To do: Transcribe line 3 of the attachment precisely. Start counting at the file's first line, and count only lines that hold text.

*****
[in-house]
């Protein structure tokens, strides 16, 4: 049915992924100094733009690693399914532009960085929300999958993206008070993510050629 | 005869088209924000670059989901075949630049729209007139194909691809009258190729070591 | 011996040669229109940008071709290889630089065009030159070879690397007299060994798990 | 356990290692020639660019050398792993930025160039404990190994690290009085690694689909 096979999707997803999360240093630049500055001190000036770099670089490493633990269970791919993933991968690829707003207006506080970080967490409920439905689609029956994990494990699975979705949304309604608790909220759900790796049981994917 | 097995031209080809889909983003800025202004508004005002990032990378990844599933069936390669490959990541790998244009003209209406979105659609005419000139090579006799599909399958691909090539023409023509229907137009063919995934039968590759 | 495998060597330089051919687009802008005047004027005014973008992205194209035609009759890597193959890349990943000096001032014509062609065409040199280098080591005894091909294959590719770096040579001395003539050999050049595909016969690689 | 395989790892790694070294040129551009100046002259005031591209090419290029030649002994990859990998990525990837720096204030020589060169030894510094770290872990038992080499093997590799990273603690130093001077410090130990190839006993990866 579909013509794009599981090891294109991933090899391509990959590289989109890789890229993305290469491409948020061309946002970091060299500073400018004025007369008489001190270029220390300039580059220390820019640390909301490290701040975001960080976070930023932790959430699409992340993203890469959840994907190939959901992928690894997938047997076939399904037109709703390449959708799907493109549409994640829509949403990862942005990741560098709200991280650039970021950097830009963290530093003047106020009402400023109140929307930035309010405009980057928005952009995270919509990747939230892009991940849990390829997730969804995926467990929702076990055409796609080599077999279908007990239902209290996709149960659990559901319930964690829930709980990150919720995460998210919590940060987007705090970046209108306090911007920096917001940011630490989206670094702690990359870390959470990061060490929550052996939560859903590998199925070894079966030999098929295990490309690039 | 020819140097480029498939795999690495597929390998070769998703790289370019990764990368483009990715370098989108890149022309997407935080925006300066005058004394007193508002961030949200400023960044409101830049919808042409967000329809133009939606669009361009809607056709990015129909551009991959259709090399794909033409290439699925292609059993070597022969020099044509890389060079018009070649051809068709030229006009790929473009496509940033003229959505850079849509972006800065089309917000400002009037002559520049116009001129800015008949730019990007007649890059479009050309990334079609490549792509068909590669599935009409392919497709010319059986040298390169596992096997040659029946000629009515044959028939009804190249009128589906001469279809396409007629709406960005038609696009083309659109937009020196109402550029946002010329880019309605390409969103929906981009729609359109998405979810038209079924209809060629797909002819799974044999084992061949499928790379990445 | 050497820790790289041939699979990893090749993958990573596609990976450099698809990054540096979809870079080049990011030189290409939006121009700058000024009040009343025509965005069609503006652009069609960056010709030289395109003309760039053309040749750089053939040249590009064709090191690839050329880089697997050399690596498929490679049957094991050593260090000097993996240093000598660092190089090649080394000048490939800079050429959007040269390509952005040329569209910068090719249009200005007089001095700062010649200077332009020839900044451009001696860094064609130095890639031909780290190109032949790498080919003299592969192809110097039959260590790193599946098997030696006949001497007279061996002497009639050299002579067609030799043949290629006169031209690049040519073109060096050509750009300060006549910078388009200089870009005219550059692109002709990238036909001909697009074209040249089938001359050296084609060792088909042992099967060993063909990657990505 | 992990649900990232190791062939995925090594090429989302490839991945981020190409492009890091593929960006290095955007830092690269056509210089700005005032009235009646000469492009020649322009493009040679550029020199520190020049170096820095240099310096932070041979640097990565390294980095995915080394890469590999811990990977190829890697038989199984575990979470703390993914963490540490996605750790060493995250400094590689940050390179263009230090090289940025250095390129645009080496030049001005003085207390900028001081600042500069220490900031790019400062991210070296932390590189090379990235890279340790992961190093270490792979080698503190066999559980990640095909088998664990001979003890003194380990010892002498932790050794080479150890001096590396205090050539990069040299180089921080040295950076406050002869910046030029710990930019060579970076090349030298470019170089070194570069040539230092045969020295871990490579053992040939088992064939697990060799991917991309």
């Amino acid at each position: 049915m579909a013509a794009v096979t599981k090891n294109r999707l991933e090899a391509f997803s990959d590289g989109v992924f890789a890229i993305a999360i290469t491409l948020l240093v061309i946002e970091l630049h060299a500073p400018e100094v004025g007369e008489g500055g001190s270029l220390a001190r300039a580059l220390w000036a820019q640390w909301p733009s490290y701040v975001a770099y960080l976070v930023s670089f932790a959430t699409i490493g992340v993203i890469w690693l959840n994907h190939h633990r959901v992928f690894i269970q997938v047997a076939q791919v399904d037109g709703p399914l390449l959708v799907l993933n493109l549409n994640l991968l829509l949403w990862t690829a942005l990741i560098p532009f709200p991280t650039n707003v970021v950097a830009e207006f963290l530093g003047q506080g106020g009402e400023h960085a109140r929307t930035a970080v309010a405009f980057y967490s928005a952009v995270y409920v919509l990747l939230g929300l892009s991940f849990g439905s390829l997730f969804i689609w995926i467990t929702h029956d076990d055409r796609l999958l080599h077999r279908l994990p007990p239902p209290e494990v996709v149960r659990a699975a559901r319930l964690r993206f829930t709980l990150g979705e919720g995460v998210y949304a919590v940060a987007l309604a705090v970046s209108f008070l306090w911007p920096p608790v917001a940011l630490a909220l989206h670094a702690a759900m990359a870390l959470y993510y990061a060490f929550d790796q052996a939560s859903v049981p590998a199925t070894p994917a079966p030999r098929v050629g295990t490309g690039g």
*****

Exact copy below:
């Amino acid at each position: 049915m579909a013509a794009v096979t599981k090891n294109r999707l991933e090899a391509f997803s990959d590289g989109v992924f890789a890229i993305a999360i290469t491409l948020l240093v061309i946002e970091l630049h060299a500073p400018e100094v004025g007369e008489g500055g001190s270029l220390a001190r300039a580059l220390w000036a820019q640390w909301p733009s490290y701040v975001a770099y960080l976070v930023s670089f932790a959430t699409i490493g992340v993203i890469w690693l959840n994907h190939h633990r959901v992928f690894i269970q997938v047997a076939q791919v399904d037109g709703p399914l390449l959708v799907l993933n493109l549409n994640l991968l829509l949403w990862t690829a942005l990741i560098p532009f709200p991280t650039n707003v970021v950097a830009e207006f963290l530093g003047q506080g106020g009402e400023h960085a109140r929307t930035a970080v309010a405009f980057y967490s928005a952009v995270y409920v919509l990747l939230g929300l892009s991940f849990g439905s390829l997730f969804i689609w995926i467990t929702h029956d076990d055409r796609l999958l080599h077999r279908l994990p007990p239902p209290e494990v996709v149960r659990a699975a559901r319930l964690r993206f829930t709980l990150g979705e919720g995460v998210y949304a919590v940060a987007l309604a705090v970046s209108f008070l306090w911007p920096p608790v917001a940011l630490a909220l989206h670094a702690a759900m990359a870390l959470y993510y990061a060490f929550d790796q052996a939560s859903v049981p590998a199925t070894p994917a079966p030999r098929v050629g295990t490309g690039g």